English: Lost in Translation – New York Stage Review

The cast of “English”. Photo credit: Ahron R. Foster

If you’ve ever tried to learn a foreign language in a classroom, you know the process can be frustrating, repetitive, and often tedious.

Sanaz Toosi’s play Englishwhich is now getting its world premiere at the Atlantic Theater Company, conveys that experience all too well.

Set in Karaj, Iran, in 2008, the play depicts the efforts of four adult Iranians – three women and one man, aged 18 to 54 – to study the TOEFL, or Test of English as a Foreign Language, under the tutelage of their instructor Marjan (Marjan Heshat), who lived for several years in England. As they do their various exercises, which involve throwing a ball at each other while shouting English words for things that are green or that you find in a kitchen, we gradually learn small details about their lives, their motivations and feelings about learning a new language.

[Read David Finkle’s ★★★★☆ review here.]

But not enough. The play remains stubbornly undramatic, devoid of any narrative propulsion, and sadly devoid of details that would make the characters or situations interesting. Eventually, a few small plot twists emerge: a light flirtation between Marjan and a much younger student, Omid (Hadi Tabbal), who already seems to speak surprisingly good English; another student’s (Tala Ashe) inability to tone down her very strong accent, prompting Omid to condescendingly call her “Borat”; and the failed efforts of the oldest student in the class, Roya (Pooya Mogseni), to connect with her adult son living in America who seems to ignore her frequent phone calls.

The young Iranian-American playwright (who also has another play, wish you were Here, premiering in April at Playwrights Horizons) seems to be interested in exploring how language affects our cultural identities. But even this promising theme seems barely touched on, and jokes about things like Julia Roberts-starring cinematic rom-coms turn out to be mildly amusing at best. Cheap laughs involving student verbal mistakes abound. Occasionally there is a ringing line of dialogue, such as when one of the students comments that “English doesn’t want to be poetry, like Farsi”, but then another exercise in rote teaching begins and interest quickly wanes.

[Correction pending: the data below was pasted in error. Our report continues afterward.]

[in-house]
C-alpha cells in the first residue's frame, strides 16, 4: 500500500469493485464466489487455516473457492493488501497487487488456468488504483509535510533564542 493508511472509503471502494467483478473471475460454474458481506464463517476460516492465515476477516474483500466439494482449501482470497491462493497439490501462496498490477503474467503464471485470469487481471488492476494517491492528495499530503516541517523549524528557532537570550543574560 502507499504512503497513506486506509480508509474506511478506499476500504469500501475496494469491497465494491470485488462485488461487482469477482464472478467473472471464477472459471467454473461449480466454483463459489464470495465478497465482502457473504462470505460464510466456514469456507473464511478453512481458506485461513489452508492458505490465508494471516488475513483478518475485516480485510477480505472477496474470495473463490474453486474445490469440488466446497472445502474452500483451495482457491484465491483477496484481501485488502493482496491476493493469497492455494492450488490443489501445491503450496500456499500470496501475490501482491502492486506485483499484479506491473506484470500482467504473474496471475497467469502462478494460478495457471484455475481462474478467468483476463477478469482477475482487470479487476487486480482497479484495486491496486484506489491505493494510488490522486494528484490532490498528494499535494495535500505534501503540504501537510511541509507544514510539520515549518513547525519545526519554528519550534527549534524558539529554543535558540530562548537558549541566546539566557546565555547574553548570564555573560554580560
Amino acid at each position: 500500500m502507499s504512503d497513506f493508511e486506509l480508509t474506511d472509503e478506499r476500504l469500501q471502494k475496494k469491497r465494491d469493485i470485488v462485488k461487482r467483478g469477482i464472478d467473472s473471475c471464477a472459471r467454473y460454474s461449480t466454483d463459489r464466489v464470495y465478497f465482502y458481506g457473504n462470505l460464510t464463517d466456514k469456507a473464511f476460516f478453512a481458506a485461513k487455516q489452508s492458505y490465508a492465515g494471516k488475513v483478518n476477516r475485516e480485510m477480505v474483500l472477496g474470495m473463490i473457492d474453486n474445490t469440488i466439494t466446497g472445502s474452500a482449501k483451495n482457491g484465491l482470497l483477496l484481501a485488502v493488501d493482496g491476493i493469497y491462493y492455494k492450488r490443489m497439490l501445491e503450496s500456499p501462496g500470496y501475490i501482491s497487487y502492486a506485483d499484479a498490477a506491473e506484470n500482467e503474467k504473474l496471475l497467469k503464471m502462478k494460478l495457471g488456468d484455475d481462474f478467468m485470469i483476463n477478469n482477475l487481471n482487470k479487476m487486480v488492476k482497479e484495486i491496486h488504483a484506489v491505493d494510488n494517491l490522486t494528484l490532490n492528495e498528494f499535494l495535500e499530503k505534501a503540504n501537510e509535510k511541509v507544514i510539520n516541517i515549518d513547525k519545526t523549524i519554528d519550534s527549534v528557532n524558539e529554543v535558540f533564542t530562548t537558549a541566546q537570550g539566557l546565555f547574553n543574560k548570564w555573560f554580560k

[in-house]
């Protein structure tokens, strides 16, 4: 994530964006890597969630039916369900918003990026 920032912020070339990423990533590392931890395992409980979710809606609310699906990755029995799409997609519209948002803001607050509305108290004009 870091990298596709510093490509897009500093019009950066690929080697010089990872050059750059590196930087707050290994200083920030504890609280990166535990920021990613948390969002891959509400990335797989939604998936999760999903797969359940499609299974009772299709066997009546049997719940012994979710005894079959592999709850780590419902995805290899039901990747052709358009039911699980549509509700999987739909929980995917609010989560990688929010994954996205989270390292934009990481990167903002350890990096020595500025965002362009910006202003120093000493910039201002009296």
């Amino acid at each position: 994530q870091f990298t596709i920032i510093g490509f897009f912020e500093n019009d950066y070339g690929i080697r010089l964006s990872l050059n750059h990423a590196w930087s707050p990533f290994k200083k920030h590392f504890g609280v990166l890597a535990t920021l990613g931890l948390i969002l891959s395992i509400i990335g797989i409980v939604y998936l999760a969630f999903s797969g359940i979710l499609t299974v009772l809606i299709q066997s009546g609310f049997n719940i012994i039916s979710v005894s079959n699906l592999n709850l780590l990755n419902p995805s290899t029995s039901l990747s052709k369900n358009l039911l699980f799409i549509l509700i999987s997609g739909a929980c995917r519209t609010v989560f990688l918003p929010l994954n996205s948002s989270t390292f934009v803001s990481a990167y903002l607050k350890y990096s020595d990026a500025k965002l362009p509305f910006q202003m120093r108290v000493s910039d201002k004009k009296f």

It doesn’t help that the dialogue, almost all spoken in English, alternates between English and Farsi, which sometimes makes it hard to tell if the characters are speaking in their native language or the one they’re trying to learn ( when they speak English, their accents disappear). And that’s when you can make out the lines; despite the intimacy of the theatre, the soft-spoken performers often fail to make themselves heard.

Director Knud Adams staged the play for minimal impact, making the production’s 105 minutes without intermission much longer. Then there’s the odd design choice of a totally unnecessary revolving set, complete with pillars, ensuring that at some point almost everyone in the audience will have a partially obstructed view. Presumably, this was meant to provide different points of view on the actors, but it would have been much easier, not to say cheaper, if they had just moved the seats around occasionally.

Apart from the voice projection issues mentioned above, the performers are not to blame. They make the most of their finely drawn characters, with Tabbal delivering a charming performance as a male student harboring secrets and Neshat affecting as a teacher who finds herself questioning her values. But their efforts aren’t enough to stop you from desperately wanting to cut this class.

English opened on February 22, 2022 at the Linda Gross Theater and will run until March 13. Tickets and information: atlantictheater.org